I moved to Japan about eight weeks ago, and in this relatively short span of time, my perception of both my culture and other cultures has been stretched and reformed a multitude of times. This is an experience known to many as culture shock; however, this term does not sit right with me.
The term culture shock implies a flash in the pan moment; a staggering feeling which knocks you flat. However, the experience of adjusting to living in a culture which diverges from how one perceives “normality” does not feel like a tsunami wave; rather a series of waves, of various sizes, becoming increasingly sporadic with time.
Some of these waves have been a thrill to surf, and some have submerged me momentarily. The essential thing about these waves of cultural adjustment is that your view of the shore, of where a safe space is, shifts.
For many people, this shore, this safe space, is at home. In my mind, home is a dependable, unchallenging space. A place where there are few surprises, a place of comfort. Home is more than an abode, it is a fluid, amorphous thing. Home, for me, will always be Ireland. A peculiar aspect of human nature is that while we are surrounded by people who identify similarly to us (in this context national identity) we associate less with that identity – unless it is a certain day in March.
When our environment shifts and we are no longer surrounded by others of the same nationality, the salience of our national identity increases dramatically. When we create a physical distance between us and our homes, our perspective and sense of identity shifts. As we saw during President Biden’s recent visit, it is often expats and generational emigrants who identify most strongly with their country of origin.
My eagerness to connect to a sense of Irishness here has surprised me. I have lived abroad before, completing my erasmus in Paris. During this time, however, I lived in the Centre Culturel Irlandais, so naturally other Irish people were not in short supply. Even in this hyper-Irish environment, a product of Ireland’s immense soft power worldwide, I did not feel the same degree of grá for Ireland as I do now. On the very rare occasion that I hear an Irish accent, my ears prick up and I scan nearby crowds to find which ruddy faced person those dulcet tones originated from.
Biweekly podcast episodes of My Therapist Ghosted Me truly hit different when you haven’t heard that lovely, familiar sense of humour in a while. I have even joined the Japan GAA team (yes, it exists!) much to my family and friends’ amusement. I have not played Gaelic football since I stoically claimed it was taking time away from my studies in fifth year of school. It has been the most refreshing experience: ability doesn’t matter very much, and a wonderful mish-mash of English, Japanese, and even Irish is thrown around. It is a happy release in my schedule which can sometimes feel (owing to my suit-clad crowded train commute) a tad métro boulot dodo.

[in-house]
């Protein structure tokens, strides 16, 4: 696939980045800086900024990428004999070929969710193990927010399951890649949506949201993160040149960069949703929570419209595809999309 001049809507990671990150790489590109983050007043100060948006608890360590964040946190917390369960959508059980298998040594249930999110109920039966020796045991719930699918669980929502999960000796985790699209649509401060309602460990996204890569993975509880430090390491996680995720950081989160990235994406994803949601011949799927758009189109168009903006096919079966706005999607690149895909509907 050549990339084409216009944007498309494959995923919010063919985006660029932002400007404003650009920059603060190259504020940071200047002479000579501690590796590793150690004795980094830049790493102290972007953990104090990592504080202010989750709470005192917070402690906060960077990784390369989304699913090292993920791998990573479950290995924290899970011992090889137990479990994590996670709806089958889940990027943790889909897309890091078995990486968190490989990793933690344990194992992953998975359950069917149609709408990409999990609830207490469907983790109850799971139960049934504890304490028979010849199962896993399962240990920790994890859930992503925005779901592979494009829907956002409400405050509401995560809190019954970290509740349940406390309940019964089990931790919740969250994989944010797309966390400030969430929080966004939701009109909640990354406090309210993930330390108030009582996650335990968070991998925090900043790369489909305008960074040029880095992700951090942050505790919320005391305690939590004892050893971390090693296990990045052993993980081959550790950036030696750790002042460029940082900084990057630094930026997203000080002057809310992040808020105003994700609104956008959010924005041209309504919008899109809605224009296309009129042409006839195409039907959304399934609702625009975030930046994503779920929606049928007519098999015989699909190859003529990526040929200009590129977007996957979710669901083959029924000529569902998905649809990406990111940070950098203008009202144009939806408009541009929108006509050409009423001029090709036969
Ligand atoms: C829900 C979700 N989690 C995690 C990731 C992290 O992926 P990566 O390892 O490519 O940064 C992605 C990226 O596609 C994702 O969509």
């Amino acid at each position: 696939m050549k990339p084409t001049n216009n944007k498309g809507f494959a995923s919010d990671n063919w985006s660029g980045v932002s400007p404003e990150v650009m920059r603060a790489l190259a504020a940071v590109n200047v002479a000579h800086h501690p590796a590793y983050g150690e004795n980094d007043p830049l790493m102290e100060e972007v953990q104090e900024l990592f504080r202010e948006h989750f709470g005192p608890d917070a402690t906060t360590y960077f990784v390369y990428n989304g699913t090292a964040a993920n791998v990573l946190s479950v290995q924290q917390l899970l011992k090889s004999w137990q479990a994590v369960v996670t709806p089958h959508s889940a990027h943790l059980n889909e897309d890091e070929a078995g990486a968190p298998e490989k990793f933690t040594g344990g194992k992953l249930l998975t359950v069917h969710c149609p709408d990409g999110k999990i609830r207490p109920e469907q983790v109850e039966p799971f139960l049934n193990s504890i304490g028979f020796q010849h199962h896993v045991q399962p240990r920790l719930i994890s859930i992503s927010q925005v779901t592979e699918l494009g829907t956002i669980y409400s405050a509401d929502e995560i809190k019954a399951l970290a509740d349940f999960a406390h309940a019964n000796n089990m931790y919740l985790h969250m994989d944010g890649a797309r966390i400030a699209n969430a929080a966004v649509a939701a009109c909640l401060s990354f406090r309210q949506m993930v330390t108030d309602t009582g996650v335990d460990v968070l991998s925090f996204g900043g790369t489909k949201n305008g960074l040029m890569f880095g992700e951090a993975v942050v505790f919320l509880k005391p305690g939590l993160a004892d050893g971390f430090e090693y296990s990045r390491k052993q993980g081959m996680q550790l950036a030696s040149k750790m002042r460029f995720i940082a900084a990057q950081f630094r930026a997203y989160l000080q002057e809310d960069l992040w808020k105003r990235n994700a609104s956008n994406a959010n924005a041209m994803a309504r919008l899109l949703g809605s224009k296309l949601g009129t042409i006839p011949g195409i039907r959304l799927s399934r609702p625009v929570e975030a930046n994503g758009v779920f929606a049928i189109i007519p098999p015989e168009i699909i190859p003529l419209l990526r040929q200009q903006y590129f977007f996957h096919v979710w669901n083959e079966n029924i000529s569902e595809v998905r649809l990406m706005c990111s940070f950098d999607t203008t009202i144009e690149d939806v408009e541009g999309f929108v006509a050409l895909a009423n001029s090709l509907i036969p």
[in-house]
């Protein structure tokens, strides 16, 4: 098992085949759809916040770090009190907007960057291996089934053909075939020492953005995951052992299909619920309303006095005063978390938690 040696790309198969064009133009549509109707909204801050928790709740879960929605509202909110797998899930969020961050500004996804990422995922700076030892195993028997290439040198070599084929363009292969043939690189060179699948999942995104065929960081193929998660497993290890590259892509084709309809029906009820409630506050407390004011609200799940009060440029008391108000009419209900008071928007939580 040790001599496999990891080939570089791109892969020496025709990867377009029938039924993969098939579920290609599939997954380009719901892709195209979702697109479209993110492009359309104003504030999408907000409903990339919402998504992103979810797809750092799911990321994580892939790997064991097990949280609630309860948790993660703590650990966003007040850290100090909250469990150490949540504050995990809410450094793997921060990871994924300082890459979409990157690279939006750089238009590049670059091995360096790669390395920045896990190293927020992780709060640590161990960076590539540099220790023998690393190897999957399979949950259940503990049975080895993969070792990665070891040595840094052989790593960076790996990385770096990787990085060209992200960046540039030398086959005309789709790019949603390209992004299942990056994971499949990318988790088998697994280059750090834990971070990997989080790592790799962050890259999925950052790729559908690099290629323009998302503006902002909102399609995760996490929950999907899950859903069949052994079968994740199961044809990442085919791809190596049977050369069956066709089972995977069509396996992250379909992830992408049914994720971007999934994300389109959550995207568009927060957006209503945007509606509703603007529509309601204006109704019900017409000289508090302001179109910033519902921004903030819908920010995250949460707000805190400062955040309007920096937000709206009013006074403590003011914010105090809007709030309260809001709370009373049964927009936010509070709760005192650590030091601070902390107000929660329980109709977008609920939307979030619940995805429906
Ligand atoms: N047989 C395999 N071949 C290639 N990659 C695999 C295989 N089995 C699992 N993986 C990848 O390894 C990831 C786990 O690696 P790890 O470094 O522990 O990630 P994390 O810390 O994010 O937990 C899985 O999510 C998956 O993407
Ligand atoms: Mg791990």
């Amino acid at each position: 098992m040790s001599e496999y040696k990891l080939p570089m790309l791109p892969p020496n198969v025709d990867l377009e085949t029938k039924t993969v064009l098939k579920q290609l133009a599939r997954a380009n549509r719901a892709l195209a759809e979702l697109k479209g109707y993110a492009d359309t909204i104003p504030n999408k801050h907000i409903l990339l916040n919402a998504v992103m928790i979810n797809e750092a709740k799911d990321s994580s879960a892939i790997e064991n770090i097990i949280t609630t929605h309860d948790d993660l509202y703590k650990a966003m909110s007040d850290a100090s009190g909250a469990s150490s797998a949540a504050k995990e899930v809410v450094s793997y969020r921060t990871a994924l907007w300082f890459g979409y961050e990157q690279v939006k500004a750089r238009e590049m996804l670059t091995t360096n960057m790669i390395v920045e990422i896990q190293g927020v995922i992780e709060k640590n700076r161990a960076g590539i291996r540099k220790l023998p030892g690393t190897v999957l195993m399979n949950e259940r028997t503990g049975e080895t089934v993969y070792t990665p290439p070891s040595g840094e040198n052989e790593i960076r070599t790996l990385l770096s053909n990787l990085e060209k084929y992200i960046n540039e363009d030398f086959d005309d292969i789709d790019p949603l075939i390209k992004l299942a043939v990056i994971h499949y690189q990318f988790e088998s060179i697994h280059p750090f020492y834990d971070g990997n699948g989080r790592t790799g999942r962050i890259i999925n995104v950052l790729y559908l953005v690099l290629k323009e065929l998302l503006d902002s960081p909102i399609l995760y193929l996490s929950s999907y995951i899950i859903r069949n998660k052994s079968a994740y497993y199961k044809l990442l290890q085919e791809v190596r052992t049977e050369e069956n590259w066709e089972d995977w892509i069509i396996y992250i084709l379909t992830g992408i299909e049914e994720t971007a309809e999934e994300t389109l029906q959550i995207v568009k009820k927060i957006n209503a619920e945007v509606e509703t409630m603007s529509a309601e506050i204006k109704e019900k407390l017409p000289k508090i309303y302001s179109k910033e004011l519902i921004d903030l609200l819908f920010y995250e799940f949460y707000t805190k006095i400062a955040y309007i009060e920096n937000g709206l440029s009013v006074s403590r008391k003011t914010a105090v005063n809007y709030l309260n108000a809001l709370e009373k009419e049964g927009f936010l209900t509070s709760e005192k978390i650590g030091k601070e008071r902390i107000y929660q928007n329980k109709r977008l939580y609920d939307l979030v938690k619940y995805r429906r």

Before moving to Japan, I was prepared for the many elements of the culture which foreigners cite as being central causes of culture shock – the low levels of English, the head-ache inducing paper based bureaucratic system, and the high-context manner of communication. While these elements can be frustrating, I have not found them to make me miss home. Instead, it is the less obvious aspects of Irish culture that I miss – the small talk, the easy sense of openness, hugs, and a world outlook which is seen through a rosy filter of “it’ll be grand”.
These seemingly insignificant elements of Irish culture are what transform Ireland from a country to a home. As time passes, I hope that the many wonderful aspects of Japanese culture become increasingly familiar for me, and can too create a feeling of home.
In this period of cultural adjustment, daily experiences are elevated to new heights. Going to the supermarkets and conbini feels like an adventure: entire aisles dedicated to soya sauce! Delicious and healthy pre-made bento and onigiri everywhere! Incredibly cheap alcohol! Strange blueberry flavoured cheese! I feel like an explorer charting new lands with every ingredient list I scan with the Google Translate app. Mastering the rubbish system has not been without its anxieties (it could not be more different to Ireland). I expect to be greeted with applause after managing to join a library or read something in Japanese. I relish the head bows, the smiling eyes, and the “ohayo gozaimasu”s that come from all directions when I arrive at the school I teach English at every morning.
It is a joy to walk down the street and notice the acute level of appreciation the Japanese people have for their surroundings – elderly men and women pause and admire the cherry blossoms, no matter how many times they have seen them before; my heart swells for whoever decided that schoolchildren’s uniforms should comprise of bonnets, berets and sailor outfits; and despite the streets being devoid of rubbish bins, they are immaculate.
These stark differences between Japanese and Irish culture provide me with a sense of affinity with each country.
Before I left Ireland, many people assured me that this would be an incredible and life changing experience. And, so far, it has been. To live in a way that is conscious of how special each day is is a remarkable thing. Life is seen in a slowed down, technicolour way. Ordinariness slips away and everyday things take on an extraordinary glow. Fellow train passengers become subjects of fascination. Displays of kindness are almost overwhelming.
With time, these sources of intrigue and joy will no doubt merge into the realm of the mundane. However, in its place I hope a recalibrated identity will be forged; a new sense of home.
In the time being, there’s nothing a cup of Barry’s tea can’t fix.